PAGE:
The idea of Headlander always intrigued me. Combine a retro futuristic appeal with a metroidvania style game. Wrap all that in a Double Fine and Adult Swim sense of humor and absurdity, and you’ve got the basic gist. Of course this being Double Fine, we have to assume that the gameplay will also take on a unique twist, not just the subject matter, and unique it is. The main character is a voiceless head in a rocket propelled space helmet.
This lone human head wakes up in a robot filled future after humanity had apparently been uploaded into interchangeable robot bodies in an effort to preserve the human race for the rest of time. It’s not all sunshine and shag carpets however. The leader AI, Methuselah, has enslaved everyone in pursuit of some odious purpose that still isn’t very clear to me, despite already having the Platinum trophy.
Guided by a voice on the radio named Earl, and soon after meeting up with a cast of resistance fighters known as the Daughters of Lucia-13, the story never really gets to the depth and intrigue that it hints at. I’m not asking for anything complex here, but the way the narrative is delivered makes the last couple of twists and turns really fall flat, lacking any real impact or explanation. It’s a huge set up with no satisfactory pay off, almost like they lost their train of thought halfway through the game and didn’t know how to resolve everything.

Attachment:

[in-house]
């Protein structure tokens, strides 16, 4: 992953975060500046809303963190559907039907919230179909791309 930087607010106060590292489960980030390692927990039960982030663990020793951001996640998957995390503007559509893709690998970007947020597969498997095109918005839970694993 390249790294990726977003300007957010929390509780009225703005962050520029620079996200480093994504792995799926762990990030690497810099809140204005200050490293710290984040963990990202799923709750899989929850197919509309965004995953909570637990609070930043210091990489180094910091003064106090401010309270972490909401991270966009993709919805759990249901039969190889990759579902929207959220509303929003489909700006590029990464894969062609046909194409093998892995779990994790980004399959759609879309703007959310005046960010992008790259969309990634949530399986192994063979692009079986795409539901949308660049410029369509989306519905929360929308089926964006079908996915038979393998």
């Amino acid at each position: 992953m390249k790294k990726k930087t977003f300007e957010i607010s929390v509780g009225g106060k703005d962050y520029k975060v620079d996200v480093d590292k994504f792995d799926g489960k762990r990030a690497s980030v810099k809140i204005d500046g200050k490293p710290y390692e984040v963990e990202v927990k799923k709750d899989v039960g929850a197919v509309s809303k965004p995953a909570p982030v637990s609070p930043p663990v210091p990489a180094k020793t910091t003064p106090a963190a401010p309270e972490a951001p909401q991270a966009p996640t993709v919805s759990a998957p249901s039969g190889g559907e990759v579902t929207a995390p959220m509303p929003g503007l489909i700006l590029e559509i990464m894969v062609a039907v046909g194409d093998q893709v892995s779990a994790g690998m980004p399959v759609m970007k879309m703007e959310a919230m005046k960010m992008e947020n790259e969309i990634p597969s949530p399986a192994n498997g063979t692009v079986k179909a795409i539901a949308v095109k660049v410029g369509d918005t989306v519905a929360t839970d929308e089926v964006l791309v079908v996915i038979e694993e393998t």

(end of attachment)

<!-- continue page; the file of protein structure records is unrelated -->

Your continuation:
Back to the Future
Visually and conceptually, the retro futuristic 70s vibe is rewarding, filled with enough innuendo to make your body-agnostic head spin. References like entering the Pleasure Port, sucking off heads, and even the phallic shape of the tutorial’s escape pod are painfully obvious, but obnoxiously subdued at the same time. Many cases made me question whether the humor was the developer’s intent or just my own dirty mind putting a sexual spin on otherwise innocent references. And then halfway through it just kind of stops. Maybe the references were going over my head, but the pervasive humor from the first half of the game seemed to all but vanish before the end.
While just being a head might sound like it would suck, our hero doesn’t have it half bad. The world is filled with robot bodies to land on and take control of, giving him various abilities like access to color coded doorways and lasers. Actually, those are the only two real abilities that landing provides, with most of the game’s puzzles relying on finding the right color body and figuring out how to get it to the right color door. These puzzles get increasingly easier as the game goes on, as the next color in sequence gives access to its own door and all previous colors.
It was a novel idea in the beginning, but by the end figuring out the blue and violet doors is about the same as figuring out the initial red and orange doors. The robots’ inability to jump does offer some difficulty, sometimes creating a blockade that requires an approach from a different direction, or finding a different body altogether, but these areas are few and far between, and usually if you can get your head on a higher tier body color, you essentially open up the map and the ability to traverse it freely.